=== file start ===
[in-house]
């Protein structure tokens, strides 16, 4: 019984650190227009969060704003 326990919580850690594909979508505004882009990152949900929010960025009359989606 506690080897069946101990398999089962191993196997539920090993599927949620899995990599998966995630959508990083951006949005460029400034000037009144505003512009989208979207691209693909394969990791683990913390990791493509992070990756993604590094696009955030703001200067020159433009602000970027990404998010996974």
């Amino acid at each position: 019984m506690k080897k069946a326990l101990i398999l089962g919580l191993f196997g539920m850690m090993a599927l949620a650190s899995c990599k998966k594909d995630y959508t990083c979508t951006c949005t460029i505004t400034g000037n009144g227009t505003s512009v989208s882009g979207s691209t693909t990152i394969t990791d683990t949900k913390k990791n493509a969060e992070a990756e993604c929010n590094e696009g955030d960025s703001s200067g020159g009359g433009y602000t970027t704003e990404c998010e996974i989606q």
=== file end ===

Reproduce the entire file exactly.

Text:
[in-house]
């Protein structure tokens, strides 16, 4: 019984650190227009969060704003 326990919580850690594909979508505004882009990152949900929010960025009359989606 506690080897069946101990398999089962191993196997539920090993599927949620899995990599998966995630959508990083951006949005460029400034000037009144505003512009989208979207691209693909394969990791683990913390990791493509992070990756993604590094696009955030703001200067020159433009602000970027990404998010996974």
């Amino acid at each position: 019984m506690k080897k069946a326990l101990i398999l089962g919580l191993f196997g539920m850690m090993a599927l949620a650190s899995c990599k998966k594909d995630y959508t990083c979508t951006c949005t460029i505004t400034g000037n009144g227009t505003s512009v989208s882009g979207s691209t693909t990152i394969t990791d683990t949900k913390k990791n493509a969060e992070a990756e993604c929010n590094e696009g955030d960025s703001s200067g020159g009359g433009y602000t970027t704003e990404c998010e996974i989606q």